10. In addition, the Comandacia General de la Unidad Revolucionaria Nacional Guatemalteca (URNG) unilaterally decided to suspend offensive military operations against military objectives. The President of the Republic, in his capacity as Commander in Chief of the Army, responded by officially announcing that Guatemala's army, was also being ordered through its military commanders, to suspend counter-insurgency operations.

11. Once this new scenario had been brought into being, it became possible, on 6 May last, to sign the Agreement on Social and Economic Aspects and the Agrarian Situation in Mexico City. The content of this Agreement is in itself of importance, since it highlights various matters such as social participation and concertation, the participation of women in economic and social development, education and training, health, social security, housing, access to land and production resources, support structures, the legal framework and judicial guarantees, labour protection, protection of the environment, resources, modernization of the public administration and fiscal policy, on the basis of which the situation in post-war Guatemala will be tackled.

12. The peace negotiation process has followed its course and hopefully it will shortly be possible to sign the Agreement on the Strengthening of Civilian Power and on the Role of the Armed Forces in a Democratic Society.

13. In line with the efforts made to achieve the signature of a firm and lasting peace agreement, on 5 June 1996 the President of the Republic officially introduced the members of the Political Commission on International Cooperation for Peace, which will be responsible for administering the international financial assistance to be used in implementing the agreements concluded during this process.

14. With respect to security of person, it is obvious that previous efforts made in this area have been inadequate since they failed to do away with insecurity, high risk levels, corruption and the critical situation as regards the administration of justice and law-enforcement which has created a climate that undermines the confidence of citizens in bodies responsible for ensuring their protection.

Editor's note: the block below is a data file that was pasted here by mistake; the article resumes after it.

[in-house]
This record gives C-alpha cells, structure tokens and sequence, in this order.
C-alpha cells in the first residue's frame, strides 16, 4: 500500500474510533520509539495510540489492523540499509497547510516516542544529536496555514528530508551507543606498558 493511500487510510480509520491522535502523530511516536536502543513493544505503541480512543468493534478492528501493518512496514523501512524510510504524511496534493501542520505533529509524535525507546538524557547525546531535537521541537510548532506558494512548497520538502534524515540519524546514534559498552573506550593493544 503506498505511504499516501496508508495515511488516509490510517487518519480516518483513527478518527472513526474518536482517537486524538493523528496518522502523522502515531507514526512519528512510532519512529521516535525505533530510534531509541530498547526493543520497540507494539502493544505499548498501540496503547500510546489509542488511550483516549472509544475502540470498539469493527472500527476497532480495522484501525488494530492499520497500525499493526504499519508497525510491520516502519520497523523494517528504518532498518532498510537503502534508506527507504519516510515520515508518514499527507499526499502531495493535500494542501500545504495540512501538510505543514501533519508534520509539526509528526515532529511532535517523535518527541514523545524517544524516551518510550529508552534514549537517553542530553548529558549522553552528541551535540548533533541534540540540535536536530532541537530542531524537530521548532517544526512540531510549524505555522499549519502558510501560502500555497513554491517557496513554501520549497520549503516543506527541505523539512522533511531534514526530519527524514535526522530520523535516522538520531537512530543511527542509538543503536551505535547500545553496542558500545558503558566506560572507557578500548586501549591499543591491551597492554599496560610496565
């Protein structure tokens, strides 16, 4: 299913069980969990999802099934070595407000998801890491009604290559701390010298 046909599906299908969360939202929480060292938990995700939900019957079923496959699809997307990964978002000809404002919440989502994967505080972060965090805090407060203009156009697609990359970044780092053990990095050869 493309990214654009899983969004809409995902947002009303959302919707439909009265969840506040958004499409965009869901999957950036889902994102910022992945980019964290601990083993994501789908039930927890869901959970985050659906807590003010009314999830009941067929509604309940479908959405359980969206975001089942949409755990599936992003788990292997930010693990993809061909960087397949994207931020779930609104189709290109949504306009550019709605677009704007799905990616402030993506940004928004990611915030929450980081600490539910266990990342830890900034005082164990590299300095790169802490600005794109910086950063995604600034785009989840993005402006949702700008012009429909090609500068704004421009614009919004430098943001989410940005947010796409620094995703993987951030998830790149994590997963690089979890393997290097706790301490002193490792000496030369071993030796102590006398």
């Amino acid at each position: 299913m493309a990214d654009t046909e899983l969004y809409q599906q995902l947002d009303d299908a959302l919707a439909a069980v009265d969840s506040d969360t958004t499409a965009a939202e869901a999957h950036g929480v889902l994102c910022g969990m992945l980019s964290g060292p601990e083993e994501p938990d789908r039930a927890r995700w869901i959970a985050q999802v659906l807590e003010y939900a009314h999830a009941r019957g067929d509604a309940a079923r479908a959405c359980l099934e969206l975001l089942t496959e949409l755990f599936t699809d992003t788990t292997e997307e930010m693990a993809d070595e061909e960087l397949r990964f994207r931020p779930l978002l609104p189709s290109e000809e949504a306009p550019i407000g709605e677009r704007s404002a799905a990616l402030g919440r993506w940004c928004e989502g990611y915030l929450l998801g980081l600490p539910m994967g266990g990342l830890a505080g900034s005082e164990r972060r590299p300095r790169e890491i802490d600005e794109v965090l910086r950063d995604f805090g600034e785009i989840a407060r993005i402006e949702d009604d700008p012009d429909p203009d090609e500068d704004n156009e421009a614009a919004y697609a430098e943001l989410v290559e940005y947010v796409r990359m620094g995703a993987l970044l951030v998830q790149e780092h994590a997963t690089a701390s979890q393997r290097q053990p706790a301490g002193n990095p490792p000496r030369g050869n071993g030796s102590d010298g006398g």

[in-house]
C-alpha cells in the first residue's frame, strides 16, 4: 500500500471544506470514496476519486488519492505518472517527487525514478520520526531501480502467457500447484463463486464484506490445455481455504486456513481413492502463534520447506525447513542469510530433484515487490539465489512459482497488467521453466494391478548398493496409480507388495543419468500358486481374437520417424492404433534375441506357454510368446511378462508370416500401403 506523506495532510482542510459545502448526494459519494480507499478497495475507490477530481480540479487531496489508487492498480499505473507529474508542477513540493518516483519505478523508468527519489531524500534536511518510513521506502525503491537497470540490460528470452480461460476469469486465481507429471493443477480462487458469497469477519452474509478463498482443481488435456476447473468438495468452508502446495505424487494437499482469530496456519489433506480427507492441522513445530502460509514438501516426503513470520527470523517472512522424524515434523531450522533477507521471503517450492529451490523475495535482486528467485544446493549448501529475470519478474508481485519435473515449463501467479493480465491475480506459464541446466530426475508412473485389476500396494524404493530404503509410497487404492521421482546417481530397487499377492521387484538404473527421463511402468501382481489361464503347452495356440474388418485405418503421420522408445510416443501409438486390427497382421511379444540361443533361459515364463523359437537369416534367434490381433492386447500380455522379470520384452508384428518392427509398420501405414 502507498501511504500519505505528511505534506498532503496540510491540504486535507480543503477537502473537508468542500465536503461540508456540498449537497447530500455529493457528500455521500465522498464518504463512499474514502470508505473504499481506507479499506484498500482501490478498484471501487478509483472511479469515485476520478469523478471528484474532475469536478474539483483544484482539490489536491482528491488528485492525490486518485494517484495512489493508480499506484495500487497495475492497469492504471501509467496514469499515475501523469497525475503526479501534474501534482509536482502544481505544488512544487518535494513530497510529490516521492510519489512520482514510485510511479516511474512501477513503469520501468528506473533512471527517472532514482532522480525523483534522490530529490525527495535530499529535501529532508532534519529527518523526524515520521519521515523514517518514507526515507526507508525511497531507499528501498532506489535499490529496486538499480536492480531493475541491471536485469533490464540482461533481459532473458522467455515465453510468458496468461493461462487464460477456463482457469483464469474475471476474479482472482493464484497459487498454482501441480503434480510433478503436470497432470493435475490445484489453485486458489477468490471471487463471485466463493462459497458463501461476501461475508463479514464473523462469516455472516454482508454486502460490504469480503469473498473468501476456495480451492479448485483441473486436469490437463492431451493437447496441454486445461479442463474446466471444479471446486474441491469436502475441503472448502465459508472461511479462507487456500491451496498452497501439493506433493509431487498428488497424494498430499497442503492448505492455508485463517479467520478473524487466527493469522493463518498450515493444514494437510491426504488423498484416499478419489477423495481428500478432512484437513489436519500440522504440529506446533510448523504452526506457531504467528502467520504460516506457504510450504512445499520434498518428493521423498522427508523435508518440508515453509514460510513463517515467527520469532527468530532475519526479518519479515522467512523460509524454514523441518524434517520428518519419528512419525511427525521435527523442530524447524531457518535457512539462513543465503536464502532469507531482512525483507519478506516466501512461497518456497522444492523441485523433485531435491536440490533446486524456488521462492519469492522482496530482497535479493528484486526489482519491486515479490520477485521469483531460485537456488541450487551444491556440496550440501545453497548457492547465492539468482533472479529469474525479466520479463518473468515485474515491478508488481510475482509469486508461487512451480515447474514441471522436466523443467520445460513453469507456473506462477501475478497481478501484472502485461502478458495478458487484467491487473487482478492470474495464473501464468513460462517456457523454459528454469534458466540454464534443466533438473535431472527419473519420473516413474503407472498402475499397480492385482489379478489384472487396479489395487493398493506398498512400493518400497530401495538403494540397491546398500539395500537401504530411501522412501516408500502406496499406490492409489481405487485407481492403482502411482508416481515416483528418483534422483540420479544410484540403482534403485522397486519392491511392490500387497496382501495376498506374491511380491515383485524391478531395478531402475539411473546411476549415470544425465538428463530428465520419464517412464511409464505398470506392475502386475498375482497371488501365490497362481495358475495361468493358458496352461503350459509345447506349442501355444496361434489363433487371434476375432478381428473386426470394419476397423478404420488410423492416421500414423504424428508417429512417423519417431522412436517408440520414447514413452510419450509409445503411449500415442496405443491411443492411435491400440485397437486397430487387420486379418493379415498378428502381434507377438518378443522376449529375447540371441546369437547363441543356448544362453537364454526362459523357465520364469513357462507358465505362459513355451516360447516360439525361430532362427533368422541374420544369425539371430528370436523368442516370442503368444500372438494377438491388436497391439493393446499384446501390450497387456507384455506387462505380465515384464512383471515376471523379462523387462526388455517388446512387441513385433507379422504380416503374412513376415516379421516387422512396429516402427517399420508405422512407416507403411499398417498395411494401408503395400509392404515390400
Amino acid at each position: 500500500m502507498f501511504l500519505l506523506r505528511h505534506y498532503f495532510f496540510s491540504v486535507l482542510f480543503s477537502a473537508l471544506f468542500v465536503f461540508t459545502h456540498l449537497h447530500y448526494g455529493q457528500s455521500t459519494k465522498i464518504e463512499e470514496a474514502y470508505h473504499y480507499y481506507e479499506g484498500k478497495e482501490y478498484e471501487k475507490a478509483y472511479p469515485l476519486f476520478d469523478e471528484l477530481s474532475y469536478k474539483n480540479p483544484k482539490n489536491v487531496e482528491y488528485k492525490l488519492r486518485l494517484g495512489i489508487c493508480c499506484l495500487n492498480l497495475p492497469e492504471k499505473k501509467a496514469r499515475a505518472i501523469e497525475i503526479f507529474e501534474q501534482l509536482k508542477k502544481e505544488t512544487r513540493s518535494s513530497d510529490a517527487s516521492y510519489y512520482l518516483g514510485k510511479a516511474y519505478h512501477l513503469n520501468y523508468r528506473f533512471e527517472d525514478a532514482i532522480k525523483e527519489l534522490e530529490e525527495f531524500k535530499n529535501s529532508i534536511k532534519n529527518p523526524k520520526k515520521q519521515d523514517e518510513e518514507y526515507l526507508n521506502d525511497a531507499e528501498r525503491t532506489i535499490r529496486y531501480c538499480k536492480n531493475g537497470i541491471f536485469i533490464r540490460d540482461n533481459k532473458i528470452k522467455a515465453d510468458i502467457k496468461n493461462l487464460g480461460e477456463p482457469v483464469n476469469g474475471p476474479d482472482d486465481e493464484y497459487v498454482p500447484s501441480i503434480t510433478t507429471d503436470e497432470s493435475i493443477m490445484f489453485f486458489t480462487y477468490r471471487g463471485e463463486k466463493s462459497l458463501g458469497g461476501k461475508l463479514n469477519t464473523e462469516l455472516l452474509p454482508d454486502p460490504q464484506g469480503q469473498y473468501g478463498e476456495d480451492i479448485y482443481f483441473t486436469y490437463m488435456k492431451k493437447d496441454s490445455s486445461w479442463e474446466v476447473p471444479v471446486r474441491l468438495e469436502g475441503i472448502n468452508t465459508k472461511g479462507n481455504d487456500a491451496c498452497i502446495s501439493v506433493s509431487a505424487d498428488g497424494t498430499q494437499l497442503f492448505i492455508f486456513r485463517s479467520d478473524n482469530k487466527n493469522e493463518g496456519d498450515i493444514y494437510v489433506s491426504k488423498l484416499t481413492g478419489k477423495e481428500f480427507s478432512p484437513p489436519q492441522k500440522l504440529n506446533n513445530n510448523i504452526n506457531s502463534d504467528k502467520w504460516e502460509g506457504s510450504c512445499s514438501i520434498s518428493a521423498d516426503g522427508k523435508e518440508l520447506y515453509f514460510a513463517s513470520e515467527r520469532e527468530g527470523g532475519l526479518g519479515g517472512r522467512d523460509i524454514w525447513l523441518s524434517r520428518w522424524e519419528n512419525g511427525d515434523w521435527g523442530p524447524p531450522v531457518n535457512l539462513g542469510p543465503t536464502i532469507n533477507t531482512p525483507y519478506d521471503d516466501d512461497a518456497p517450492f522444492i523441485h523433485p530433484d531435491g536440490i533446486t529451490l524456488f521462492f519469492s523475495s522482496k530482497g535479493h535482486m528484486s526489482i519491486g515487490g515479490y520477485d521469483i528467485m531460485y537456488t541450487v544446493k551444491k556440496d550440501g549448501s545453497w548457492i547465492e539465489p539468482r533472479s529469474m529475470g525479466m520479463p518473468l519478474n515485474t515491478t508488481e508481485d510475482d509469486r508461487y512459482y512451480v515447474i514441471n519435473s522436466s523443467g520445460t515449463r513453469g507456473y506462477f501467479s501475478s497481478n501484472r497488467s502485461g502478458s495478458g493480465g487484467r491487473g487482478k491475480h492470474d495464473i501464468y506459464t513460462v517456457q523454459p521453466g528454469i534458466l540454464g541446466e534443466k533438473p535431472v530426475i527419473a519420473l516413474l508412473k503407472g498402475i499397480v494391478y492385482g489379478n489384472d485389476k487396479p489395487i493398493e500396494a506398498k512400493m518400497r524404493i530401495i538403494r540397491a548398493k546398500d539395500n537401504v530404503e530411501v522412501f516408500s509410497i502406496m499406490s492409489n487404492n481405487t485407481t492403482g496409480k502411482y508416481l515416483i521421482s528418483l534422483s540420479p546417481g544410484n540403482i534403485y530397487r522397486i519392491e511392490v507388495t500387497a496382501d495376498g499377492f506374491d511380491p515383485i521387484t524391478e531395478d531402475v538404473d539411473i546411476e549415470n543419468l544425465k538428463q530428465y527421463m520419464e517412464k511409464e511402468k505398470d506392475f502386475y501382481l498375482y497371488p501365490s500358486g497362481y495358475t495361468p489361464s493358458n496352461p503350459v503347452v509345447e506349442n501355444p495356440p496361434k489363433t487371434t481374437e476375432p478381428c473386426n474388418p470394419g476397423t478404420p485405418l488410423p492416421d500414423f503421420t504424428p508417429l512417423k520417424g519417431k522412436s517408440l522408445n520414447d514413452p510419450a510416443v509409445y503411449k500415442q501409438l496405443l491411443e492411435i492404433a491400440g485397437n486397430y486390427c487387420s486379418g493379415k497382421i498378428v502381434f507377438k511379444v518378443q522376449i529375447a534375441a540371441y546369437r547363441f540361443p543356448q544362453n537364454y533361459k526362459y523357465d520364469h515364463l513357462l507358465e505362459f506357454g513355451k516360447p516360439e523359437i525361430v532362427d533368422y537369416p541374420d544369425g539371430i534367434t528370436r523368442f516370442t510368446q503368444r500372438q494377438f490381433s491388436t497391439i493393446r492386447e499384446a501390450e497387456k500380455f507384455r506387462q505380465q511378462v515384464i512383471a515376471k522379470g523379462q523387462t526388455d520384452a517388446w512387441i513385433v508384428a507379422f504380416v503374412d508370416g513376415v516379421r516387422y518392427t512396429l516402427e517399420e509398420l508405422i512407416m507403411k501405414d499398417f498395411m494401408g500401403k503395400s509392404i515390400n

15. For this reason public security is to be protected under the Government's Programme for 1996-2000 in the following way: (a) protection of the exercise, in a free and responsible manner, the rights and freedoms of individuals and groups guaranteed by the Constitution of the Republic; (b) preventive action or reaction, as necessary, to minimize the risks to which persons, groups and communities are exposed in order to ensure that they are able to live together in a harmonious and peaceful fashion; (c) assistance to individuals, groups and communities in the event of a public emergency or calamity; (d) action to prevent the commission of offences, to investigate offences and prosecute their perpetrators; (e) restoration of normal and peaceful conditions by appropriate methods in the event of disturbances; and (f) the formulation of a public security policy.

16. There is clearly an urgent need for action to improve the administration of justice. This reflects recognition of the fact that legal proceedings are still slow, that magistrates and judges, secretaries, officials and court officers lack adequate training, that the cost of legal proceedings is beyond the means of the people, that there are not enough courts, whose location leaves much to be desired, that applications for proceedings must be submitted in writing and in Spanish and in most cases with the help of a lawyer, and that the new Code of Penal Procedure is not operational and calls for the participation of judges, defence lawyers and bilingual interpreters. It is also clear that social awareness is lacking, that persons responsible for the administration of justice are incapable of discharging their functions properly and that the officials and staff of the Judiciary act in an erratic way.

17. In view of this deplorable situation, the Government of the Republic, in its 1996-2000 Programme takes the view that it is vital to organize the Judiciary in an efficient manner and ensure the complete availability of its human and material resources so that it can provide legal safeguards and enforce the law when asked to do so by any citizen.

18. The Government's main objective in this area is to provide decisive support for the functional restructuring of the Judiciary on the basis of complete respect for and guarantees of the independence of the branches of government in order to restore the people's confidence in the administration of justice in accordance with the principles of accessibility, independence and efficiency.